Turkey should not be left alone in dealing with the influx of people displaced as a result of the ongoing crisis in northwestern Syria’s Idlib province, German Foreign Minister Heiko Maas said Monday.
Following a teleconference with his EU counterparts, Maas told reporters that Turkey is already carrying the burden of over 4 million Syrians, as he noted that both sides should abide by the terms of the 2016 migrant deal.
“We acknowledge that Turkey cannot be left alone with the influx of refugees mainly from Syria,” Maas said, adding that they are ready to provide assistance and aim to overcome disagreements in the upcoming weeks.
The German foreign minister also noted that the meetings between Turkish and EU officials, including High Representative of the EU for Foreign Affairs and Security Policy and Vice President of EU Commission Josep Borrell, were a step in the right direction.
The EU foreign ministers’ meeting also focused on the ongoing Idlib crisis, as they agreed to make use of the cease-fire to deliver humanitarian aid to the war-torn province.
In March 2016, Ankara and Brussels signed an agreement to reduce the number of migrants taking the dangerous Aegean Sea route to Europe and to find a solution for the influx of refugees heading to EU countries.
According to the deal, Turkey was promised a total of 6 billion euros ($6.77 billion) in financial aid, which was initially designed to be given to the country in two stages and to be used by the Turkish government to finance projects for Syrian refugees. Visa freedom for Turkish citizens was also a perk of the agreement. In addition, the customs union between Turkey and the EU was to be updated.
In exchange for these promises, Turkey took responsibility for discouraging migration through the Aegean Sea by taking stricter measures against human traffickers and improving the conditions of Syrian refugees living in Turkey. Despite significant developments controlling migration traffic, the EU has not deliver on its commitments stated in the deal.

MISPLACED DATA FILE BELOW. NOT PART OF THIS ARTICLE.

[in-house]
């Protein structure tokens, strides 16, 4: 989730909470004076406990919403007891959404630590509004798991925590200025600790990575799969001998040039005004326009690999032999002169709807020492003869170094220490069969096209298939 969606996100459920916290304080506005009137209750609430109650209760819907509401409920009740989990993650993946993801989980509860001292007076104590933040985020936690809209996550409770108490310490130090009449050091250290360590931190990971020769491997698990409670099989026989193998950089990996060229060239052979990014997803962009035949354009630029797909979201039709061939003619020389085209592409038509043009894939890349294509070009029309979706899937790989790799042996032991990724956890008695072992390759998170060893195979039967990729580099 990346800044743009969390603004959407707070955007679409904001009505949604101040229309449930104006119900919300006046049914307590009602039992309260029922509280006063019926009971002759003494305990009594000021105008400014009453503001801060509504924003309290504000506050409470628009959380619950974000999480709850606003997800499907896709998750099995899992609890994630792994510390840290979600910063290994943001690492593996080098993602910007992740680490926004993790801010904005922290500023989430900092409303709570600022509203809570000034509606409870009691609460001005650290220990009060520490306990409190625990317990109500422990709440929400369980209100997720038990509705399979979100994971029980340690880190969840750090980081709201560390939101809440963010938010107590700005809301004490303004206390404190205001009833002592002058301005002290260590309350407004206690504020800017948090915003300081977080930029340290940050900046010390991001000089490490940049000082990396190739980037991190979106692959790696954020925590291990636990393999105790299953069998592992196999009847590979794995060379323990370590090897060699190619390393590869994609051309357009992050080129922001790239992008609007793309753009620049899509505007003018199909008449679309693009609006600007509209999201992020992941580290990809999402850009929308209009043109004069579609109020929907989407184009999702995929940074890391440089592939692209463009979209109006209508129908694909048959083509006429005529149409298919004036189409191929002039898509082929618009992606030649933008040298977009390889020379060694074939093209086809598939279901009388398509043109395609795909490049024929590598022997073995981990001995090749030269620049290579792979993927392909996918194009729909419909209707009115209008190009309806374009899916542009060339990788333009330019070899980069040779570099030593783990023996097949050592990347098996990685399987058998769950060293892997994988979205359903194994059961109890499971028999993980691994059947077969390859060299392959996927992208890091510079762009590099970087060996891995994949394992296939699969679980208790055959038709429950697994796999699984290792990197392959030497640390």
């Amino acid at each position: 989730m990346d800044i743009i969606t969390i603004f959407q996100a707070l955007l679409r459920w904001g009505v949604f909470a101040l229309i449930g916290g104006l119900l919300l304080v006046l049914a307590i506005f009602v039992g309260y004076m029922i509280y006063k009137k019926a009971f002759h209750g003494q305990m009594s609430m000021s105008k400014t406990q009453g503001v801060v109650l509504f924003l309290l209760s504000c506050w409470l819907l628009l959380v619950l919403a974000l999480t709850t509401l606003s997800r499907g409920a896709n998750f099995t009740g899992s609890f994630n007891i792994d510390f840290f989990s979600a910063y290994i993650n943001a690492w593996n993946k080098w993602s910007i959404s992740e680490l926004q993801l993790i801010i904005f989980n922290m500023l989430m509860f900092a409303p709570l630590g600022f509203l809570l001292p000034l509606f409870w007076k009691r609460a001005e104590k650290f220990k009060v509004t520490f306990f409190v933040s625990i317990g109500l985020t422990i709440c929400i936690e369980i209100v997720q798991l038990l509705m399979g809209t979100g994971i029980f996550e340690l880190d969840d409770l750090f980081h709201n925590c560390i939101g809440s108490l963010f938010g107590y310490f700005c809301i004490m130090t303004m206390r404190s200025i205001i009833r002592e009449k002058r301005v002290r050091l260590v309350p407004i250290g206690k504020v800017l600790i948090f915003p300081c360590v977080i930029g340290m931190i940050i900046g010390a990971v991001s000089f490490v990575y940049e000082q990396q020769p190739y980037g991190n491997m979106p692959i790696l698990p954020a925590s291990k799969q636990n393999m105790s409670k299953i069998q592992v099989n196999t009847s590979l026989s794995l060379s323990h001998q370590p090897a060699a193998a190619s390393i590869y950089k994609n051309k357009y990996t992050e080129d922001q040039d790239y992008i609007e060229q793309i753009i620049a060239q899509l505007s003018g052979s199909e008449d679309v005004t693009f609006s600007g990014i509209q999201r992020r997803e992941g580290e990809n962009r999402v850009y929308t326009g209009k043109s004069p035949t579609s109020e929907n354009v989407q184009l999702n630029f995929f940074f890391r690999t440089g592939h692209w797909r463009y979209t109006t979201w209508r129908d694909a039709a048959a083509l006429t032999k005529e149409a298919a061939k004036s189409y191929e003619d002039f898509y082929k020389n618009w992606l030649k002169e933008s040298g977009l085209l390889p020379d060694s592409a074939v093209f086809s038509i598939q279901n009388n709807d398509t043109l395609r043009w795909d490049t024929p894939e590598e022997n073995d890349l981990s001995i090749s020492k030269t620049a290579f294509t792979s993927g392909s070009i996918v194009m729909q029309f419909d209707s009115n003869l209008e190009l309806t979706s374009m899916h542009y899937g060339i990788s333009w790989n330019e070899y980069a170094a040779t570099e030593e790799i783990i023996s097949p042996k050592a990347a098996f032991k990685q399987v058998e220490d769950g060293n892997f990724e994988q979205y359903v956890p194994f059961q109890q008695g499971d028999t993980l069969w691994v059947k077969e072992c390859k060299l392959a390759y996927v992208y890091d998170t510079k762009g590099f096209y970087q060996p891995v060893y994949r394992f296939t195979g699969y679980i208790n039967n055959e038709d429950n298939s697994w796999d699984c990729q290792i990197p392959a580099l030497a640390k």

Although the first stage of funding was provided to Turkey, the EU has yet to fulfill the second stage or other provisions such as establishing the visa-free deal for Turkish citizens and updating the customs union. Turkey currently hosts some 3.6 million Syrian refugees, more than any other country in the world, and spent $40 billion through the process, according to official figures.
The latest humanitarian crisis in northwestern Syria's Idlib, caused by Bashar Assad's attacks on civilian-populated areas, has forced nearly 1 million people to move near the Turkish border for refuge. In addition, 34 Turkish soldiers were killed by forces of Assad's regime. The Turkish soldiers were working to protect local civilians under a 2018 deal with Russia, under which acts of aggression are prohibited in the region.
In response to the lack of humanitarian and financial aid from the international community and the attack on Turkish soldiers, President Recep Tayyip Erdoğan began allowing refugees to migrate toward Europe through land borders. Since then, thousands of migrants and asylum seekers have flocked to the Turkish province of Edirne along the border with Greece and Bulgaria to make their way into Europe.
Many have been camping near the Turkish side of the border, despite Greece's insistence that its border is closed. Greece has been widely criticized for using excessive force, including the firing of water cannons and tear gas, to repel incoming migrants.
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